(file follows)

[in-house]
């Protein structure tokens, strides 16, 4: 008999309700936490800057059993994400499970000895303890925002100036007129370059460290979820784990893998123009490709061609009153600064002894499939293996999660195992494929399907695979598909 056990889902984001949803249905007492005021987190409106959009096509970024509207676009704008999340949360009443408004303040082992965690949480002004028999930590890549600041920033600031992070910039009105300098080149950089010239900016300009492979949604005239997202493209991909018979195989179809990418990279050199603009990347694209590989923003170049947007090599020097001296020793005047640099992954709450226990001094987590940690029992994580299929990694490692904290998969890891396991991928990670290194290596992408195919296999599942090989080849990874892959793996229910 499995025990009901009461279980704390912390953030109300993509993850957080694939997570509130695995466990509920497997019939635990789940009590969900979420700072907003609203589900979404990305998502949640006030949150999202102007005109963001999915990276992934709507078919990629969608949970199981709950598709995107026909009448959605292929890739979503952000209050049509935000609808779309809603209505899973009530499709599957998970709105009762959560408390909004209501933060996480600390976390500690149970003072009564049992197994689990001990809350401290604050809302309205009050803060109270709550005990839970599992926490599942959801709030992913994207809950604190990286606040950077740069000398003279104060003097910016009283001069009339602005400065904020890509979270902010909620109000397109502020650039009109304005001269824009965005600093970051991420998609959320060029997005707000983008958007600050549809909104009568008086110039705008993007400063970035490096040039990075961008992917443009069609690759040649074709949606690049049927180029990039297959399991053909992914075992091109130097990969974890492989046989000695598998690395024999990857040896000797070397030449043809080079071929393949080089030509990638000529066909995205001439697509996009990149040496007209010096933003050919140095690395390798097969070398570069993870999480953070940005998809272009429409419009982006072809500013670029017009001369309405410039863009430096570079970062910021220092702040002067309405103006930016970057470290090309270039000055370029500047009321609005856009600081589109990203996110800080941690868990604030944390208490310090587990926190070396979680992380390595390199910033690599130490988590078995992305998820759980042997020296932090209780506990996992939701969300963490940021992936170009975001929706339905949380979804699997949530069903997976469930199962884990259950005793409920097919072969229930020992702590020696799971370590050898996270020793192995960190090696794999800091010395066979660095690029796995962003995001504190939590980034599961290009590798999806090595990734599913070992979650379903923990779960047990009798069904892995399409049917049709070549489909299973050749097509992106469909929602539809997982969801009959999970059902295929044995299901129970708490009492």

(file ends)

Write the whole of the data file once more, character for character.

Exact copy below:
[in-house]
């Protein structure tokens, strides 16, 4: 008999309700936490800057059993994400499970000895303890925002100036007129370059460290979820784990893998123009490709061609009153600064002894499939293996999660195992494929399907695979598909 056990889902984001949803249905007492005021987190409106959009096509970024509207676009704008999340949360009443408004303040082992965690949480002004028999930590890549600041920033600031992070910039009105300098080149950089010239900016300009492979949604005239997202493209991909018979195989179809990418990279050199603009990347694209590989923003170049947007090599020097001296020793005047640099992954709450226990001094987590940690029992994580299929990694490692904290998969890891396991991928990670290194290596992408195919296999599942090989080849990874892959793996229910 499995025990009901009461279980704390912390953030109300993509993850957080694939997570509130695995466990509920497997019939635990789940009590969900979420700072907003609203589900979404990305998502949640006030949150999202102007005109963001999915990276992934709507078919990629969608949970199981709950598709995107026909009448959605292929890739979503952000209050049509935000609808779309809603209505899973009530499709599957998970709105009762959560408390909004209501933060996480600390976390500690149970003072009564049992197994689990001990809350401290604050809302309205009050803060109270709550005990839970599992926490599942959801709030992913994207809950604190990286606040950077740069000398003279104060003097910016009283001069009339602005400065904020890509979270902010909620109000397109502020650039009109304005001269824009965005600093970051991420998609959320060029997005707000983008958007600050549809909104009568008086110039705008993007400063970035490096040039990075961008992917443009069609690759040649074709949606690049049927180029990039297959399991053909992914075992091109130097990969974890492989046989000695598998690395024999990857040896000797070397030449043809080079071929393949080089030509990638000529066909995205001439697509996009990149040496007209010096933003050919140095690395390798097969070398570069993870999480953070940005998809272009429409419009982006072809500013670029017009001369309405410039863009430096570079970062910021220092702040002067309405103006930016970057470290090309270039000055370029500047009321609005856009600081589109990203996110800080941690868990604030944390208490310090587990926190070396979680992380390595390199910033690599130490988590078995992305998820759980042997020296932090209780506990996992939701969300963490940021992936170009975001929706339905949380979804699997949530069903997976469930199962884990259950005793409920097919072969229930020992702590020696799971370590050898996270020793192995960190090696794999800091010395066979660095690029796995962003995001504190939590980034599961290009590798999806090595990734599913070992979650379903923990779960047990009798069904892995399409049917049709070549489909299973050749097509992106469909929602539809997982969801009959999970059902295929044995299901129970708490009492």